The renoviction situation first arose in Vancouver’s West End, where residents continue to fight against what they say is a legal loophole in the Residential Tenancy Act that allows for such evictions.

Many of the people at Saturday’s rally were survivors of other apartments where renovation notices had been served.

The residents want changes to Section 49 (6) (b), of the act. It says a landlord may end a tenancy if the landlord has all the necessary permits and intends in good faith, to renovate or repair the rental unit in a manner that requires the rental unit to be vacant.

More than 50 buildings have been tracked for renovictions in the past few years, according to Sharon Isaak, of Renters at Risk, who is still at her West End apartment after fighting her own eviction notice in the courts.

But Isaak noted that many tenants tend to give in because they don’t have the time, money or energy to fight the eviction notices, especially once the landlord starts withholding services or ripping up carpets, making their home seem uninhabitable.

“Tenants don’t want to go public about it; it’s too stressful,” she said. “It wasn’t that widespread before but now more people are doing it.”

Eby, who is running against Premier Christy Clark for the Vancouver-Point Grey seat in a byelection Wednesday, promised to work with tenants and stand up for renters.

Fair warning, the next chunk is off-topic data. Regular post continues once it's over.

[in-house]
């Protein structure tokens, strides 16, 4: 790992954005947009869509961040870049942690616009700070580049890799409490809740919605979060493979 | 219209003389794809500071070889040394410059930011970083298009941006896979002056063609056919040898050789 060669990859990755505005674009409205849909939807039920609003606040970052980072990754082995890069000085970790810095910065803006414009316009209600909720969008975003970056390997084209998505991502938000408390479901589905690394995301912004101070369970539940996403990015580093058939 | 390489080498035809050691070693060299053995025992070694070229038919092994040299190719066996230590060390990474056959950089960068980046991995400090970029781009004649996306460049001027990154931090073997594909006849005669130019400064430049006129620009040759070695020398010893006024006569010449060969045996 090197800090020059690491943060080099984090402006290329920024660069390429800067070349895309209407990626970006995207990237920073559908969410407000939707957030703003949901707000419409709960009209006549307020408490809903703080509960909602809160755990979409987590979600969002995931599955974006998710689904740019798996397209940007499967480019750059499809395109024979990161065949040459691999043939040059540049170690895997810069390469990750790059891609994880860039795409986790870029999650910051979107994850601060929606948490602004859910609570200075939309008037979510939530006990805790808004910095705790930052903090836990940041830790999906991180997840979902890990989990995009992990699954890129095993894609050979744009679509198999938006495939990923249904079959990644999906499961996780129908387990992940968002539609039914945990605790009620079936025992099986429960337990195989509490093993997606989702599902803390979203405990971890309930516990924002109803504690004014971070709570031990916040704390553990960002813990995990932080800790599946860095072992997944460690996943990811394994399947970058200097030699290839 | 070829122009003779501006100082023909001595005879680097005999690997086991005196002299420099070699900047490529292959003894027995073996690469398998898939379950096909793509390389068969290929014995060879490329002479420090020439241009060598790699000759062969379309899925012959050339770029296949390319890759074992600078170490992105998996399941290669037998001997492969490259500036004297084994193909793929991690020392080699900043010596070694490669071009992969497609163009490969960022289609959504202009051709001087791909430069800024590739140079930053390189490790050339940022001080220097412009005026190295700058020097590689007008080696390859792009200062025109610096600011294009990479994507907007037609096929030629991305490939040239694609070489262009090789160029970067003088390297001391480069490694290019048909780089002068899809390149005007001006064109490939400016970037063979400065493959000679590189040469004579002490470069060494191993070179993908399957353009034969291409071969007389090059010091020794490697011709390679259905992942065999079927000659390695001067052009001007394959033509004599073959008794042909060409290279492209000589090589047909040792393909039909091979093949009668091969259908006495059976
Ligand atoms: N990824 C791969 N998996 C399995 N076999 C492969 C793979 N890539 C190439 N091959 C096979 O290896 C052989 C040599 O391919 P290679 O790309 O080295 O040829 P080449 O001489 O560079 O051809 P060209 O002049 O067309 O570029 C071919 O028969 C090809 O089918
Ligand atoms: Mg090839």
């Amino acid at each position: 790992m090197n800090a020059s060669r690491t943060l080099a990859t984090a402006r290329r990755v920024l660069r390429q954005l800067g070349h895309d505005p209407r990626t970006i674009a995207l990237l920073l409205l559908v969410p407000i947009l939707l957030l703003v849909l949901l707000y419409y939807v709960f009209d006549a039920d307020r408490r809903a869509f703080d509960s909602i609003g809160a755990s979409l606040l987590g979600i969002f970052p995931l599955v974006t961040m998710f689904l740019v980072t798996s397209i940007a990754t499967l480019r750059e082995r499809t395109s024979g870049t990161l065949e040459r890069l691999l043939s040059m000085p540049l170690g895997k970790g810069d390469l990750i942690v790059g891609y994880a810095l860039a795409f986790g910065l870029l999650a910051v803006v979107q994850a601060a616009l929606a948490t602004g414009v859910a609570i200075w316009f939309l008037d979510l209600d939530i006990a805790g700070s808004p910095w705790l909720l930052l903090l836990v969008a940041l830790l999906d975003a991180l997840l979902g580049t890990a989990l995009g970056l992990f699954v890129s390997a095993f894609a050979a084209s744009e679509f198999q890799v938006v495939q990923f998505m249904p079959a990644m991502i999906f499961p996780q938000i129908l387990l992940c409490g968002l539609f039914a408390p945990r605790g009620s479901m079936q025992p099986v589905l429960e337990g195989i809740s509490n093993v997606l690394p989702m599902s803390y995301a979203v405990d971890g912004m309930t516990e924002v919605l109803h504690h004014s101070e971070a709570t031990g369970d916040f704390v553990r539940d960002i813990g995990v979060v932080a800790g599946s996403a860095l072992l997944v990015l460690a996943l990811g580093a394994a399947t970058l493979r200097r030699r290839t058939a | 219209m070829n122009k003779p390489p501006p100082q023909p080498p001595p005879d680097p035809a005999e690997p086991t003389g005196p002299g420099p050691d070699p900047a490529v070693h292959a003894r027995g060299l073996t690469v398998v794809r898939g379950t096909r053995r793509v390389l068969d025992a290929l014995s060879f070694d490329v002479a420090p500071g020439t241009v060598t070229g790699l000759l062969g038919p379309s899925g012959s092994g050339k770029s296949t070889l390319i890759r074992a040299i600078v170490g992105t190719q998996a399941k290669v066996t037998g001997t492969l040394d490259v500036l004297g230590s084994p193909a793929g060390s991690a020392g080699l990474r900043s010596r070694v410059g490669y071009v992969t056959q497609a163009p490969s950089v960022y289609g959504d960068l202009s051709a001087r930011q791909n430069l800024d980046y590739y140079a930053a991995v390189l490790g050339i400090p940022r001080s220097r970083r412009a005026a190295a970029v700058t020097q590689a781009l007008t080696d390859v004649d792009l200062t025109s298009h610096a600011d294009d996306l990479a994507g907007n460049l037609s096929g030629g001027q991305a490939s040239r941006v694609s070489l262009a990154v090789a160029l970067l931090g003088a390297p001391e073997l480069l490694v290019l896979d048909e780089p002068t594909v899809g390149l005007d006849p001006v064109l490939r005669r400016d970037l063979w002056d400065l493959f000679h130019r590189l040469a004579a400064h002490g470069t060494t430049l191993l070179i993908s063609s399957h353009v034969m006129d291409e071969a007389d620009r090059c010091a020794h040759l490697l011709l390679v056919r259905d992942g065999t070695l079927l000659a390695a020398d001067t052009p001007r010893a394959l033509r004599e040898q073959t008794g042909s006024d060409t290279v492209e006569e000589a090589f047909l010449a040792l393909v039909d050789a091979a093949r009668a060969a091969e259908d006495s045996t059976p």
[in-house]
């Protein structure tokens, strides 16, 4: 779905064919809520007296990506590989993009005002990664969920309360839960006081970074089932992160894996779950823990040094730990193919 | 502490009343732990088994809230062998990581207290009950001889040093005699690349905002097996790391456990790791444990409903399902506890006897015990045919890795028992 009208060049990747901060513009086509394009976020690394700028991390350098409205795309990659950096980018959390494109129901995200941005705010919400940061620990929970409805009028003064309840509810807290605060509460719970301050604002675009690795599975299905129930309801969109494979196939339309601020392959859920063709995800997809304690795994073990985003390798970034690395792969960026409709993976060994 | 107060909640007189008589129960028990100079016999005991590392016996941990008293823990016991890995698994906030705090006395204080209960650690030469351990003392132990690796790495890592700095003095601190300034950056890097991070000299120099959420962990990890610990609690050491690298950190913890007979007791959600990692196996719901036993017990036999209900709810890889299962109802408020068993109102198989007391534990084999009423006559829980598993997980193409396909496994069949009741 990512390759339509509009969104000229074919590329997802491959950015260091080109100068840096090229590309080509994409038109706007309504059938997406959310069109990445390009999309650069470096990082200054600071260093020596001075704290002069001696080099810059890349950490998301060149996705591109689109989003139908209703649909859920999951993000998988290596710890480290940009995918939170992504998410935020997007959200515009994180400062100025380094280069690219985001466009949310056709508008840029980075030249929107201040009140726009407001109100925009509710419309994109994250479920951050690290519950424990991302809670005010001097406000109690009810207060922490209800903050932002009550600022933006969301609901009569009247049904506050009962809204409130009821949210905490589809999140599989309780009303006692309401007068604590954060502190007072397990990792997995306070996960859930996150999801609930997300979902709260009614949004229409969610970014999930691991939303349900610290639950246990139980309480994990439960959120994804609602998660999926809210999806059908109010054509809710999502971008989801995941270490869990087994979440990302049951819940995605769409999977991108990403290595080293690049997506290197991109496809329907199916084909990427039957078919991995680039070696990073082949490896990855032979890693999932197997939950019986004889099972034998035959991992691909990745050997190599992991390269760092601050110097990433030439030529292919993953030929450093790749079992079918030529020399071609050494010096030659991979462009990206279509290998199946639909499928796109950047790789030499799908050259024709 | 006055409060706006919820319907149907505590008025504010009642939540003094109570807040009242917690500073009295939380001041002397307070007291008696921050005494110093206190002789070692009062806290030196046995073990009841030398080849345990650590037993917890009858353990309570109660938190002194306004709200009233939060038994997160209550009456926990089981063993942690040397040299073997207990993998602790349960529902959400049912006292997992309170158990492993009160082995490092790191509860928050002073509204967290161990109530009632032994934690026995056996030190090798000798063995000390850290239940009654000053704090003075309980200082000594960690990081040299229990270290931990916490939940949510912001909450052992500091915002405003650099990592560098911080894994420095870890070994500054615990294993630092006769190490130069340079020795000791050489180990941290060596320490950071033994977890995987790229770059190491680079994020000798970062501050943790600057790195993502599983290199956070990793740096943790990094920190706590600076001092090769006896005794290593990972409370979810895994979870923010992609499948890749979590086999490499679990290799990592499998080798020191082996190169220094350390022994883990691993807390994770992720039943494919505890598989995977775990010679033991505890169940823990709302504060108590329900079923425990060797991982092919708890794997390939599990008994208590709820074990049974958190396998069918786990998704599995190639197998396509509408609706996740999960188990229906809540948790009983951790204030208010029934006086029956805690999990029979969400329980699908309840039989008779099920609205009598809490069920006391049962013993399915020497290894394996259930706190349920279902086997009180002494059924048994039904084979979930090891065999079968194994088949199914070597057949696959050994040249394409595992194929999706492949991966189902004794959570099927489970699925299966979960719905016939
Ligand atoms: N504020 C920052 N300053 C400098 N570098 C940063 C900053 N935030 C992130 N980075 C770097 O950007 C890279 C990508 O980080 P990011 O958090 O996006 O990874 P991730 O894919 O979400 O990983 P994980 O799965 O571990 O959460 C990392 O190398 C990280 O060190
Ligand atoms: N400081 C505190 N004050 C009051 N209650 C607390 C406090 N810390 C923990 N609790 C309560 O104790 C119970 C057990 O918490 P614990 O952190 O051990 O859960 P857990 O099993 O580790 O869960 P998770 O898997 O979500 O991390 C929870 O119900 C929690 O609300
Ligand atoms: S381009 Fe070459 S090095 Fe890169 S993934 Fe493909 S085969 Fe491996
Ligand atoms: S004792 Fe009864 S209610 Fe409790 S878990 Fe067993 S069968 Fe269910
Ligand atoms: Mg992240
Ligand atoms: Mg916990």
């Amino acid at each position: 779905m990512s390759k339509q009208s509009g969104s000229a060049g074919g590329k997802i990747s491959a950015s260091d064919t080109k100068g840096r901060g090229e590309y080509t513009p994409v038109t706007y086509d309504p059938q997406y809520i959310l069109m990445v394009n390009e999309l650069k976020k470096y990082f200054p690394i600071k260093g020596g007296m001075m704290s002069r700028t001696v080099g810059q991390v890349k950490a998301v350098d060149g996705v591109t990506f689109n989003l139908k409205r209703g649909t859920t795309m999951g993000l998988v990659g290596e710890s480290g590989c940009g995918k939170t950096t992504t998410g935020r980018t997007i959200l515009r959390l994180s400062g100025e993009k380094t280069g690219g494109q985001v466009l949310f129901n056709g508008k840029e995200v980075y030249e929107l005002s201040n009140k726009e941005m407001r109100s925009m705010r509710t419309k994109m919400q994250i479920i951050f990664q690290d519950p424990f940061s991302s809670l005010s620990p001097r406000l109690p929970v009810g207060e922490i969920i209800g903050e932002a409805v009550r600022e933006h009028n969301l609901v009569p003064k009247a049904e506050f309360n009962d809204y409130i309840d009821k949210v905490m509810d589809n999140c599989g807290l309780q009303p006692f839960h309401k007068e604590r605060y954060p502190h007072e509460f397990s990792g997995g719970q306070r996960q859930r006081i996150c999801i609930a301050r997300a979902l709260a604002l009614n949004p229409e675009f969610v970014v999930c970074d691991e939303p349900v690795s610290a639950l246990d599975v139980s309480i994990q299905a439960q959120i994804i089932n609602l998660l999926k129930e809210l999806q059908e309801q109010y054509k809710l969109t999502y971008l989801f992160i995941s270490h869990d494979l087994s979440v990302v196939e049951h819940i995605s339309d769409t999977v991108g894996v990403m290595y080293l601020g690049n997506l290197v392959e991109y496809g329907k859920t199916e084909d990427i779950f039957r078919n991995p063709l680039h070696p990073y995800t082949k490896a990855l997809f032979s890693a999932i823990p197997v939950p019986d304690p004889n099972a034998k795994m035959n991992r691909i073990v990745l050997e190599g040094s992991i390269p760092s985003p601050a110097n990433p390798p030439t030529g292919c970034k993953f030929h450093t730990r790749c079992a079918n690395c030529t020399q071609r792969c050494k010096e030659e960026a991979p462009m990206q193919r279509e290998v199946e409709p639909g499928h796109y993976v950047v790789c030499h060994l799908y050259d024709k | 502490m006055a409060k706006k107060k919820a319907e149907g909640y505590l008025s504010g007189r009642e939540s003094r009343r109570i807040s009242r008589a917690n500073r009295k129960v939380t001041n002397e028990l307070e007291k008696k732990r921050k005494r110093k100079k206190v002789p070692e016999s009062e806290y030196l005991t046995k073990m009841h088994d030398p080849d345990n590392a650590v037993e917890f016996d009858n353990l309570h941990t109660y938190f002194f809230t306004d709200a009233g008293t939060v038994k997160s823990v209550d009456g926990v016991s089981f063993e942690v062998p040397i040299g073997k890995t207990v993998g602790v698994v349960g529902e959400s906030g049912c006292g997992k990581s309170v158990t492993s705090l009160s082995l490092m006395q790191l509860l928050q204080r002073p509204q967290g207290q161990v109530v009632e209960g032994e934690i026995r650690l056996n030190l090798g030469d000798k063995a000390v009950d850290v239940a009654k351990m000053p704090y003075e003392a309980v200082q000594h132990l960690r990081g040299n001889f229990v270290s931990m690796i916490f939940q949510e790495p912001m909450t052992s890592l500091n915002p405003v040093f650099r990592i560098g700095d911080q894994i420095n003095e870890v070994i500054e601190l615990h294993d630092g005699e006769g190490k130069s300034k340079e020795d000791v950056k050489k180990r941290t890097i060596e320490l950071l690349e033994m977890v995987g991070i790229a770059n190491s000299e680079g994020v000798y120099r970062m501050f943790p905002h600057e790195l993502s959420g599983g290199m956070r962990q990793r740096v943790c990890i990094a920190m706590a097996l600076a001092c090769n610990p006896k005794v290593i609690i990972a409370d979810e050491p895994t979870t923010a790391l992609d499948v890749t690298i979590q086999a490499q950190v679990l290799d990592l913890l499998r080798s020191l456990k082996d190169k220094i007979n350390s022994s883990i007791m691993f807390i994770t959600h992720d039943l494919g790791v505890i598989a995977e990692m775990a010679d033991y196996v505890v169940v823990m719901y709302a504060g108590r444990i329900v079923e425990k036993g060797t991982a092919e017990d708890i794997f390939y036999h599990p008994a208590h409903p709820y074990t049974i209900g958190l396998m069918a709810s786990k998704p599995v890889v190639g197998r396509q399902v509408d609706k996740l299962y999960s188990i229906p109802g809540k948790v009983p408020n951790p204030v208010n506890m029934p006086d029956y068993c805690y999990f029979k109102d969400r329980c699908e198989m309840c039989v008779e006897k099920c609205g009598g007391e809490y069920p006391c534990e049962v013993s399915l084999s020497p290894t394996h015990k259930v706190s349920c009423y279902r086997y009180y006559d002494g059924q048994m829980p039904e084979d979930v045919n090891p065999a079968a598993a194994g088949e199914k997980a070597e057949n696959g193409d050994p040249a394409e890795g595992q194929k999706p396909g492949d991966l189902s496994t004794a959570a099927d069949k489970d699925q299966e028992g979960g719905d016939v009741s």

Bratton, who has lived in the suite for five years — and the last eight months with Tim after they got married — said the landlords have given them a smaller storage space with no electrical lighting and have not replaced the light bulbs at the front and back of the building.

“It’s been stressful,” she said.

Added Tim: “This has shown us how vulnerable we are as renters. You don’t know when a landlord can come in and push you around. We have the resources to move and relocate but we know a lot of people who can’t.”


Renoviction Ruline Highlights Inconsistencies in RTB decisions

Renoviction Ruling Highlights Inconsistencies in RTB decisions

Published in the Westender

03/02/2011 12:00 AM

Mark Moore says the Residential Tenancy office is shrouded in secrecy and stacked against renters. Credit: Jessica Barrett

Mark Moore, Christine Brandt and Andrew Simmons stood outside the West End’s Seafield Apartments on a bitingly cold Wednesday morning trading war stories.

The trio had turned out to support 15 of the building’s tenants who last week learned they’d successfully fought mass evictions by their landlords, Gordon Nelson Investments Inc. But as the press conference dissipated, the three neighbours lingered to recount their own David-and-Goliath battles against landlords who’ve been attempting to evict entire buildings in the West End.